Tycoon land sales raise questions

A few tycoons are selling large swathes of their land in Malaysia, either directly or through companies they control. Could this be a sign of the times, in the sense that these businessmen are looking to cash out of an asset class that is set for a prolonged downturn?

“You get the feeling like these tycoons are reading the market and acting on it,” says one fund manager.

Just last month, Guocoland (M) Bhd, a company controlled by Tan Sri Quek Leng Chan said its associate company announced it was selling a large piece of land in Sepang to Petronas-owned Putrajaya Holdings Bhd.

Around RM116mil of the sales proceeds will be attributable to Guocoland, in which Quek has around 65% interest.

At around the same time, Tan Sri Lee Shin Cheng decided to sell 400 acres of his privately-owned land to IOI Properties Group Bhd for a whopping RM1.58bil.

Lee will be paid mostly in shares, nudging his stake up to 58.56% from 51.47% but will also be getting cash of around RM158mil from the sale.

Lee has since explained that the deal shows his belief in the long-term prospects of IOI Properties and that the land will enhance the prospects of the latter.

He also said that he would use the cash proceeds from the sale to buy more shares in IOI Properties. But some observers say his move, of putting his privately owned land into his listed company, can be read as a decision to not want to take the risk of holding this land in these troubling times, but rather move it into his listed company.

Another notable vendor of land in recent times is Tan Sri Danny Tan. Through his listed Tropicana Corp Bhd, he has sold more than RM1.5bil worth of land this year alone.

Tan also sought to sell a large piece of land in Gelang Patah Johor to Singapore-listed Albedo Ltd for which he would have assumed control via a reverse takeover.

That deal has since been aborted and it isn’t clear if Tan has sold that piece of land, which was valued at almost RM2bil at the time of the proposed deal.

Last year, Tan Sri Desmond Lim’s Global Oriental Bhd sold 15 acres of land in Seri Kembangan to Singapore incorporated Qingdao Investment Pte Ltd for RM142mil while in 2013, DRB Hicom Bhd, controlled by Tan Sri Syed Mokhtar divested close to 250 acres of land in Johor to Eco World Development Group Bhd for more than half a billion ringgit.

Most agressive

Eco World, majority owned by property magnate Tan Sri Liew Kee Sin, on the other hand, has been doing just the opposite.

The company stands out as possibly the most aggressive acquirer of land in Malaysia in recent times. In 2013, it paid DRB Hicom Bhd more than half a billion ringgit for 250 acres of land in Johor; then forked out RM471mil to Tropicana for 308 acres of Canal City land; RM800mil for 450 acres of land in Batu Kawan, Penang and lastly, RM1.18bil for 2198 acres in Ijok, Kuala Selangor.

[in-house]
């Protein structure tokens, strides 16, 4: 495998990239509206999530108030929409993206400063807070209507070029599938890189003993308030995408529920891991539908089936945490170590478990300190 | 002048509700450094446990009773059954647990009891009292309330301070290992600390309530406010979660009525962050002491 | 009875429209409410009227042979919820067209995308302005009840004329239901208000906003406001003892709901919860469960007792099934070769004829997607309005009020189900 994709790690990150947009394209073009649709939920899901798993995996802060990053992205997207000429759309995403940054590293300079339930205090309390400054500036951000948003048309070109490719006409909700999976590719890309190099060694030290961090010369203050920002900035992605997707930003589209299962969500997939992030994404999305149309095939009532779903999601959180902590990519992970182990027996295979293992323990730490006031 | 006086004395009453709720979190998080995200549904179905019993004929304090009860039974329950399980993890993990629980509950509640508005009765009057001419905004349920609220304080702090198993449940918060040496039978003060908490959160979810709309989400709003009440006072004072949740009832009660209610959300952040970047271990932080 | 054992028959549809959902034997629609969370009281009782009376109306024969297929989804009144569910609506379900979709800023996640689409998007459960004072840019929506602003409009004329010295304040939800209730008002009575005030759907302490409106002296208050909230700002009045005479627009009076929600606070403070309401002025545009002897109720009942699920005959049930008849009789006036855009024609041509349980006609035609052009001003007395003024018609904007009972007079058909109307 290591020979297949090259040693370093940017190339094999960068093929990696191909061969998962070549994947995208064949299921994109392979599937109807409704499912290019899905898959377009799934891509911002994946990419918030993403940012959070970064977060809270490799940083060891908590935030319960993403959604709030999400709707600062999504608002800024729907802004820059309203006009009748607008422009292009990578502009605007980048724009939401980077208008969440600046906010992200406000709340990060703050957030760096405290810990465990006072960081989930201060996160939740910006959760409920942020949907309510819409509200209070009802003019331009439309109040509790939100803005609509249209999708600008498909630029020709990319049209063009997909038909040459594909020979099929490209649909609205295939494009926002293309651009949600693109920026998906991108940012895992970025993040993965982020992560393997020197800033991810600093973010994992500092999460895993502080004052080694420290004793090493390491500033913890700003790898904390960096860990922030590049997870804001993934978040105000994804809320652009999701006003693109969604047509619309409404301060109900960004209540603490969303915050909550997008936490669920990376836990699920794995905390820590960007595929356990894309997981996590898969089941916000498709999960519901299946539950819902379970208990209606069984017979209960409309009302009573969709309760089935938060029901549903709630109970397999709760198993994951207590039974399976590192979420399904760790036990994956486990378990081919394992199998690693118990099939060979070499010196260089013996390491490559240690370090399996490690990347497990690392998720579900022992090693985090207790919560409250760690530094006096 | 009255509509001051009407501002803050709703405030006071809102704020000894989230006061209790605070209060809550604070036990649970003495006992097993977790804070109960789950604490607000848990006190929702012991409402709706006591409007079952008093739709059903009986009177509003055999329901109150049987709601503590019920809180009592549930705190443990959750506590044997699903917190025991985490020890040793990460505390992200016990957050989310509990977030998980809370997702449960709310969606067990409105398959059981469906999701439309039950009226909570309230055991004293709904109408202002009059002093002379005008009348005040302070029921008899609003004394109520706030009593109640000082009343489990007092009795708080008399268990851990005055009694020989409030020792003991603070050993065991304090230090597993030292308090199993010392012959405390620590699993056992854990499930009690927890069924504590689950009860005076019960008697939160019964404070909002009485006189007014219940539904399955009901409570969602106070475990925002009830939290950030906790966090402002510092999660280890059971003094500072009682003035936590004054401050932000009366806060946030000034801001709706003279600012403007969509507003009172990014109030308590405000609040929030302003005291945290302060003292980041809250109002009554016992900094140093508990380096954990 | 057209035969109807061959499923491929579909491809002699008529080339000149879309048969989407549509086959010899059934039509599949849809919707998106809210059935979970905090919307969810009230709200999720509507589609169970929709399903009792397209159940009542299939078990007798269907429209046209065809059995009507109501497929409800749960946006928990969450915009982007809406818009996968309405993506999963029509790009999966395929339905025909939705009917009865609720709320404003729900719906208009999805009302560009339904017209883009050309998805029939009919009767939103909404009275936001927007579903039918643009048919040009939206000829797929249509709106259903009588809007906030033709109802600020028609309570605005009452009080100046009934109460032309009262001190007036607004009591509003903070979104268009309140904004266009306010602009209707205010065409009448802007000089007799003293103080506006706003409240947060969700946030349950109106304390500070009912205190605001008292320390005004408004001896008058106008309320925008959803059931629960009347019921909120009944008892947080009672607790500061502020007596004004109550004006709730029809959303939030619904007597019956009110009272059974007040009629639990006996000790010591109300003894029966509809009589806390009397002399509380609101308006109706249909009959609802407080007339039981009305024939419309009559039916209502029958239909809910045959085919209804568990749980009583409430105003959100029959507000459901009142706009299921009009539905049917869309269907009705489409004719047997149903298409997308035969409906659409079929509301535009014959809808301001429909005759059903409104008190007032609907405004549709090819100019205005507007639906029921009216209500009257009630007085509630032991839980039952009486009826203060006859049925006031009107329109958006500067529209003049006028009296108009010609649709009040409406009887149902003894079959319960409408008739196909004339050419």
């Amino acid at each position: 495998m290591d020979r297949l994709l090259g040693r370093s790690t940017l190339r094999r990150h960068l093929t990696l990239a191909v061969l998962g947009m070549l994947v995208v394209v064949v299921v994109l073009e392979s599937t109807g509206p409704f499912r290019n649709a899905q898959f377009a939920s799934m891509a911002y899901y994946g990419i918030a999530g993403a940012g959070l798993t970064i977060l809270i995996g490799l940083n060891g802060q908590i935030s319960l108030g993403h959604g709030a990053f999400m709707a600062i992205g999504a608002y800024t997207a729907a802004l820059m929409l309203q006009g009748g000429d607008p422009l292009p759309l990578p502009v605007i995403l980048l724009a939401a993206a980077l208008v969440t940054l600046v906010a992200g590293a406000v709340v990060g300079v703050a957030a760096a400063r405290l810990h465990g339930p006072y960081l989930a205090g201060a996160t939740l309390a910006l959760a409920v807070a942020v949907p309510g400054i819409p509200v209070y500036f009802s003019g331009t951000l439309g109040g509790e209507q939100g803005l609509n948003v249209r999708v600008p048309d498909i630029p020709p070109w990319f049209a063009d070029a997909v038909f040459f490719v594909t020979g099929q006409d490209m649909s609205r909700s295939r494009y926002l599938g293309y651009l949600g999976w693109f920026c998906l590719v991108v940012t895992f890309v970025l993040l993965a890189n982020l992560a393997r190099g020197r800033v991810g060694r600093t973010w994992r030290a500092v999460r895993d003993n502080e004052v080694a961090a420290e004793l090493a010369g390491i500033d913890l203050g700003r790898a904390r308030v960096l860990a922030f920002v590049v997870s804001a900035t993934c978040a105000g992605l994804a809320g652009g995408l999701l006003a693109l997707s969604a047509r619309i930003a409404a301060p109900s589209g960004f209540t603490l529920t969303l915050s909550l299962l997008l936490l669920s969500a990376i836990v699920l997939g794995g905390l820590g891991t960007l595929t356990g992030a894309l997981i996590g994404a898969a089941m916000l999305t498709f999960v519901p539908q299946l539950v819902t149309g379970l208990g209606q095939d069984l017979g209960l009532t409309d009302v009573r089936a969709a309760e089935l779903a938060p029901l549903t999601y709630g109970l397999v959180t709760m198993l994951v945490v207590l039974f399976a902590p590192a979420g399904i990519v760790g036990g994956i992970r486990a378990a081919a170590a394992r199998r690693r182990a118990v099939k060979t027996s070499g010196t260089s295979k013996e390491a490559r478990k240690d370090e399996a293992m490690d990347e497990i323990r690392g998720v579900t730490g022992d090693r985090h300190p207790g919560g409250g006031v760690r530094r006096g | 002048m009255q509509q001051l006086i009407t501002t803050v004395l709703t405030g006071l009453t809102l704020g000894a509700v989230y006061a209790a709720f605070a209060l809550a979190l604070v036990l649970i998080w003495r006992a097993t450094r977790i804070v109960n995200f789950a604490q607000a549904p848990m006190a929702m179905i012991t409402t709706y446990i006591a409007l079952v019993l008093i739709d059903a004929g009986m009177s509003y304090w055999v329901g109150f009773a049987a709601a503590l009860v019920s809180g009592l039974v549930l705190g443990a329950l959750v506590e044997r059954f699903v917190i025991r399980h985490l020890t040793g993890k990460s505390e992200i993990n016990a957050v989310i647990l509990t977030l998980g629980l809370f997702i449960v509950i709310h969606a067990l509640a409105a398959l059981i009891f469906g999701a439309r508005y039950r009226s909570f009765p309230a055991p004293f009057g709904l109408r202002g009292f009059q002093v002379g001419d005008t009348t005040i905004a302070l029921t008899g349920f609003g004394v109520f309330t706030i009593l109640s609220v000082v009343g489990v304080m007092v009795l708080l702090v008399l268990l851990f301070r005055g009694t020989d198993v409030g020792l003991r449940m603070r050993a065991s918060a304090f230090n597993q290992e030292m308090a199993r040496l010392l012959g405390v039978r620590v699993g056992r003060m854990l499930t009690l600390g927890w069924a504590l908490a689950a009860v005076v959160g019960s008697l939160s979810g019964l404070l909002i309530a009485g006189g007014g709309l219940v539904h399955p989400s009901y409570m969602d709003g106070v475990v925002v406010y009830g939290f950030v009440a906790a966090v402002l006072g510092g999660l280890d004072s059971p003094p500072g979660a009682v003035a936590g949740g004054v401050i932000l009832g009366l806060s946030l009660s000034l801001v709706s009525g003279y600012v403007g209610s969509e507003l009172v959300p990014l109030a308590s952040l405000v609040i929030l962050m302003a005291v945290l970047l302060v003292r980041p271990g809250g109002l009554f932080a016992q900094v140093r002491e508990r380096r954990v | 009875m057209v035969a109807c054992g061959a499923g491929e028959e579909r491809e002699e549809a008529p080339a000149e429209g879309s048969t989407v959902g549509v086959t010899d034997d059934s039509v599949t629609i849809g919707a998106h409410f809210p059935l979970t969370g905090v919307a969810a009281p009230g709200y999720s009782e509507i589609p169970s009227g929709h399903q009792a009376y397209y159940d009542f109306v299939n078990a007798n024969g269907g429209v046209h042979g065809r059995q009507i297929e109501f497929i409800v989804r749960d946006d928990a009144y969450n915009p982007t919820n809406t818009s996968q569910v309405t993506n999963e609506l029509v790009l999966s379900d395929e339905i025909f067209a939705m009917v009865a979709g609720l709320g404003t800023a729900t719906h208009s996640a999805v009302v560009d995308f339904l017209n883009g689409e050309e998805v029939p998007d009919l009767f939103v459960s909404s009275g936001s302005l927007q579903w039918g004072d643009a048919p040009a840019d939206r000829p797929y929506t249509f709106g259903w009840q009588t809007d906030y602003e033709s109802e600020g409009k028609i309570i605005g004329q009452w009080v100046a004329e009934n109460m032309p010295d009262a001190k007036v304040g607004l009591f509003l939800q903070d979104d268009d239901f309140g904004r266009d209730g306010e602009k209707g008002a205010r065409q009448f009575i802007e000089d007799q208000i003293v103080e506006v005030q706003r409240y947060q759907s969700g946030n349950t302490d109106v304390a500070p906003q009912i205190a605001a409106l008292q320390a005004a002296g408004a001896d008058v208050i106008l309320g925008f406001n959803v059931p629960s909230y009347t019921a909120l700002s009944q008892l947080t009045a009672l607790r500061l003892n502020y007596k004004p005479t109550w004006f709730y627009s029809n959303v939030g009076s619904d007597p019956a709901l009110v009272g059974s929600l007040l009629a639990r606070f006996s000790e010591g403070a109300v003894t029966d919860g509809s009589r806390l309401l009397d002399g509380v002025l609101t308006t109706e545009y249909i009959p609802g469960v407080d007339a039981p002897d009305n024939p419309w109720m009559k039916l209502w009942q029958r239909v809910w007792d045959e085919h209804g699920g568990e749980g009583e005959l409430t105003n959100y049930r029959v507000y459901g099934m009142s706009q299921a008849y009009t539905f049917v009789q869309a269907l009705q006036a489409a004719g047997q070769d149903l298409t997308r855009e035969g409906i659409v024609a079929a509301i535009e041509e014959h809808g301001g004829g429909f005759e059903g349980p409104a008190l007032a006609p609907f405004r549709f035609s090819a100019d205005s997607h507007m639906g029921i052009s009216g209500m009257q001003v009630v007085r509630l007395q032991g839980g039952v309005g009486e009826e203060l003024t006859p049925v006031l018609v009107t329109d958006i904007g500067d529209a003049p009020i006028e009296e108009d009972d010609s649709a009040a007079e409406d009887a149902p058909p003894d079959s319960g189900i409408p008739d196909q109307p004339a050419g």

Even some smaller property companies are selling -- Penang-based Ivory Properties Group Bhd is disposing of 21.78ha of freehold land in Penang to a little known firm called Jesselton Peak Sdn Bhd for RM150mil.

So are the recent sales by tycoons just a function of the normal market dynamics of buying and selling of land between parties in different cycles of their business? Many seem to think so.

Kuala Lumpur-based property consultant Previn Singhe says that the recent transactions are a function of demand and supply.

“These tycoons have land banked these pieces of land for years and are now capitalising on the increase in land values, at a time when some land starved developers are looking for land,” he says.

VPC Alliance (KL) Sdn Bhd chartered surveyor and director James Wong, speaking specifically about the IOI Properties deal with its major owner Lee, says this: “All public companies need to increase their land bank and IOI is one of them.

Strategic move

“He had first injected the first portion to develop IOI Resort City. Now that the township of IOI City is fairly mature, the injection of the remaining 400 acres at a premium price level is indeed a strategic move.”

In Tropicana’s case, the land divestments have been explained as a strategy for the company to reduce its gearing.

From the combined sales of its Canal City, Bukit Bintang and Tropicana City Mall land assets, Tropicana’s potential net gearing will fall to about 0.3 times from as high as 0.72 times previously.

Furthermore, as an analyst points out, these tycoons who are divesting land, are also very actively embarking on property projects in Malaysia.

Tropicana has a sales target of around RM1.5bil, largely from projects in the Klang Valley.

In Guocoland’s case, it is working on Damansara City, an integrated development with a gross development value of RM2.5bil, comprising two office blocks, two residential blocks, the 4.5-storey DC Mall and a hotel with more than 300 rooms.

The project is close to completion.

Then again, current market conditions have whittled down some of the plans of these developers.

In 2012, Guocoland had announced plans to develop the Sepang International Circuit City (SIC) with an eye-popping gross development value of RM48bil.

Part of that land has now been sold to Putrajaya Holdings and insiders reckon that the land has been earmarked for affordable housing projects.

The market will be watching closely the moves of other tycoon land owners, to get an idea of how challenging the property market is going to be. - By Risen Jayaseelan (The Star)